The jerk of the car stopping snapped Nathan out of his sleep. He focused his eyes on his surroundings and could not believe what he saw. He stepped out of the car and felt the soft earth beneath his feat. His gaze was fixed to the one hundred foot tall pine trees that surrounded him like guardians of the woods. New scents surrounded him with the overwhelming aroma of the sap on the trees and decaying pine needles that lay tan and lifeless on the ground. He opened up his lungs and inhaled the cleanest and sweetest air that he had ever tasted. Chills ran down his back while his hair follicles stood up high like they were reaching out to the wilderness that. As the wind sifted through the trees, Nathan turned his head toward the direction of the new sound. His ears perked at the cry of a highflying eagle scanning the woods for food. When he realized there was not a cloud in the sky, Nathan was convinced that nature had put on its finest show in order to impress him and make him wake up to the world he had tried to avoid. All thoughts of his video games and friends drifted away into the sound and constant flow of the nearby river.
His dad tapped him on the shoulder to snap him out of his trance. “Come on son, we have a lot of ground to cover. I promise it gets better.” Nathan’s dad shouldered his backpack, then set up a wide base with his legs and lifted the backpack up on his knee. He then effortlessly swung it on his shoulder and adjusted his straps.
Nathan had forgotten that his dad had done some serious backpacking back in the day. He had remembered flipping through the old photo albums of his previous trips. Nathan almost fell over trying to put his backpack on, making his inexperience obvious to all watching. A squirrel in the tree above mocked him with a chattering laugh. Nathan caught himself on a tree and was going to put the backpack down to try again but it immediately became weightless as his father lifted it up onto his shoulders. He looked up into the tree and shook his fist at the hysterical squirrel.
“We both won’t make it out of here alive if we don’t help each other out,” his dad said.
Nathan’s eyes began to widen, “How far are we going?”
“This is a 30 mile loop, and I would like to complete it in three days,” he said looking out at the beckoning trail.
Nathan was a pretty competitive kid and he was ready for the challenge. He had never walked this far in his life and was actually looking forward to the experience. His mood had completely changed since the time that they had left. They began their hike and both the boys were looking strong. Nathan was in a trance for a majority of the hike because of all the life that surrounded him. Within a few hours they saw deer, porcupines, Bald eagles, American Loons and a fox.
They stopped for a break and Nathan’s dad pulled out two energy bars. “We are about half way there. How do you feel?”
Nathan looked at his body and see if he felt anything that would concern him. “I’m feeling pretty good,” He didn’t even realize that he just hiked five miles. His mind was focused on the nature that covered him like a warm blanket.
Something that Nathan could not wrap his head around was how quiet it was.
The only sounds he could hear were the footsteps of his own feet and the birds chirping high in the trees. He shut his eyes for a moment to really take in the quiet that was around him. He was amazed that by emptying one sense, he could fill all the others. Nathan’s trance began to fade because of the red-hot blisters beginning to form on his feet. His shoulders and hips burned from the weight that he bore on his back. He and his Father took a quick lunch break on a large boulder that looked over a long and deep valley. They could see a river cutting through the trees and could see the mountains they would soon climb. Some of the mountains seemed impossibly far from where they were, but he knew he could do it with his dad by his side.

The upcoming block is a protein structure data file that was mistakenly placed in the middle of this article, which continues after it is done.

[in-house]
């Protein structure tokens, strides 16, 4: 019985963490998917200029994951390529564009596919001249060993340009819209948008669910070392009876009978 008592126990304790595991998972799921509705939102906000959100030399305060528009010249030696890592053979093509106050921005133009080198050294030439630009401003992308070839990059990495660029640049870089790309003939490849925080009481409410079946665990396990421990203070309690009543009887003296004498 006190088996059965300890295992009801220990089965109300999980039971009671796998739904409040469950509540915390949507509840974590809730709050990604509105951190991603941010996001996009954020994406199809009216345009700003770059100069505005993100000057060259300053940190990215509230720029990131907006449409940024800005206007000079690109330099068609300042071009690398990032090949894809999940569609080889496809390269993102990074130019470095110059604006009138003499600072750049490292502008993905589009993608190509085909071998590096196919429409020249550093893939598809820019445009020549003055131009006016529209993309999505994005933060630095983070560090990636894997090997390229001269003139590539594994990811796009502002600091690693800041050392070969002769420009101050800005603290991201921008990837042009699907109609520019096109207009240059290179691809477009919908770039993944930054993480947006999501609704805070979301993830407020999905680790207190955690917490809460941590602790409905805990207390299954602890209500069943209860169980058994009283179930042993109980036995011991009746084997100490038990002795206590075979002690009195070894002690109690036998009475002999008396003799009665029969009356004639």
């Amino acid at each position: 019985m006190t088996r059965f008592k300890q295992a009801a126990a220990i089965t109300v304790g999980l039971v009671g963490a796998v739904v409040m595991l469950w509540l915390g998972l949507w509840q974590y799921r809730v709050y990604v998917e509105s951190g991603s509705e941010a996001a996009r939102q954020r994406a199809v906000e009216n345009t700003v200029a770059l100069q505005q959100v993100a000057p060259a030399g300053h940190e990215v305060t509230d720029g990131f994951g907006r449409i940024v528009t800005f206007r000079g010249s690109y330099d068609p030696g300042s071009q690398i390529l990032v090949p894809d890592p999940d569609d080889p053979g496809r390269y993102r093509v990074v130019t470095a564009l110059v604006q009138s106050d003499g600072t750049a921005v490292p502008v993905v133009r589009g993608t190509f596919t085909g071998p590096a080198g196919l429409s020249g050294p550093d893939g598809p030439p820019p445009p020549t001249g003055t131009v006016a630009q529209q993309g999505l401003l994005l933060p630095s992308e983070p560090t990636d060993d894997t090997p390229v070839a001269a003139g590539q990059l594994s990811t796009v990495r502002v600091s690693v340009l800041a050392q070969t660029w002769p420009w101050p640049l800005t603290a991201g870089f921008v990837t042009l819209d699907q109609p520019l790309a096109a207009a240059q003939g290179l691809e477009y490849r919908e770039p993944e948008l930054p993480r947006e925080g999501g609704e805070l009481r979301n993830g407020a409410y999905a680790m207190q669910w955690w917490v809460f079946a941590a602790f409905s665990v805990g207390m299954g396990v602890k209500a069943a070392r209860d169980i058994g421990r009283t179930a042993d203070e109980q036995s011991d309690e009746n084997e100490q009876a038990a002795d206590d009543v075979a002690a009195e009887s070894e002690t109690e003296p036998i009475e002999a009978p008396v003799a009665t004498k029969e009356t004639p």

A few hours later they strolled into camp. It was a small meadow and there was flattened grass from previous campers. They set their backpacks down by a tree and pulled out the blue stuff sac that held their ten. After setting up a tent in the flattest location they could find, they each got out the cooking supplies they needed for dinner. While the water was boiling, Nathan finally had time to get out of his boots. He untied his dirty laces and slowly took off his boots. He slipped off his sweaty socks and realized that he couldn’t feel parts of his feet. He examined his sweaty and smelly right foot with a look of disgust. He counted six blisters that had formed on one foot. There was one on the pinky toe, two on the front and side of the big toe, one on the ball of his foot, and two on his heel. The ones on his heel were maybe an inch apart. One was on the upper heel and another on the lower heel. He noticed the ones on the heel looked different from the others. He realized that they had popped while he was hiking and the stretched, wrinkled, dead, white skin hung loosely onto the healthy looking skin. He touched the sides of one of the bleeding blisters and ground his teeth, inhaling with a hiss. Now examining his other foot, Nathan noticed that the wounds on the left foot were almost identical to the wounds on the right.
“Those look pretty bad,” Nathan’s dad said sitting himself down next to Nathan. “You have yet to form calluses on your feet. Here take some of this.” His dad handed him a cream that soothed the pain of the blisters almost immediately.
Nathan looked at his dad’s leathery feet and was surprised to see he had not even shown signs of any blisters.
“Jealous?” his dad laughed. “Here, feel this callus.” He forced Nathan’s hand onto his foot.
With a face of disgust Nathan unwillingly felt his dad’s foot and was surprised at the texture. He couldn’t believe it was a human foot. It felt like worn leather or the pads of a dog’s foot. Nathan was convinced that it was artificial skin.
“That’s what multiple backpacking trips do to you. I don’t have very much feeling, but it beats blisters like the ones you’ve got.”